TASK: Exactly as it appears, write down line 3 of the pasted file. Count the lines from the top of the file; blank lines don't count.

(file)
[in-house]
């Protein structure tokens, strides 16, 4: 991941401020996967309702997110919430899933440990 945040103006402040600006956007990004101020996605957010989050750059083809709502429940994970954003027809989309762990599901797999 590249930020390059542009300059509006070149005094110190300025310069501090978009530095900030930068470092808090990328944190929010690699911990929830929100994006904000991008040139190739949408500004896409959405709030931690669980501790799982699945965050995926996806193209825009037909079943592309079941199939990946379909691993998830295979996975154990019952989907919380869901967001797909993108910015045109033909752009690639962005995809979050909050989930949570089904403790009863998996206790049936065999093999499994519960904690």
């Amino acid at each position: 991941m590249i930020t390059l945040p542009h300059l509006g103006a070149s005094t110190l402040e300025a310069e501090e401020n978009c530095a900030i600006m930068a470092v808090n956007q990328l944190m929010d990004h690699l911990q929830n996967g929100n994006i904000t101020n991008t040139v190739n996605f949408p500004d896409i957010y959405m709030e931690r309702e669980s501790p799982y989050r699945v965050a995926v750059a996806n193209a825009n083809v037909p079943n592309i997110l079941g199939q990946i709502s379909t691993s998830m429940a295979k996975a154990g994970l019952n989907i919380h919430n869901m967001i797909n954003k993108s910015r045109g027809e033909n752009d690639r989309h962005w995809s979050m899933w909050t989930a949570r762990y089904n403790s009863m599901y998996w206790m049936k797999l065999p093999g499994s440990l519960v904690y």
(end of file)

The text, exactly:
């Amino acid at each position: 991941m590249i930020t390059l945040p542009h300059l509006g103006a070149s005094t110190l402040e300025a310069e501090e401020n978009c530095a900030i600006m930068a470092v808090n956007q990328l944190m929010d990004h690699l911990q929830n996967g929100n994006i904000t101020n991008t040139v190739n996605f949408p500004d896409i957010y959405m709030e931690r309702e669980s501790p799982y989050r699945v965050a995926v750059a996806n193209a825009n083809v037909p079943n592309i997110l079941g199939q990946i709502s379909t691993s998830m429940a295979k996975a154990g994970l019952n989907i919380h919430n869901m967001i797909n954003k993108s910015r045109g027809e033909n752009d690639r989309h962005w995809s979050m899933w909050t989930a949570r762990y089904n403790s009863m599901y998996w206790m049936k797999l065999p093999g499994s440990l519960v904690y």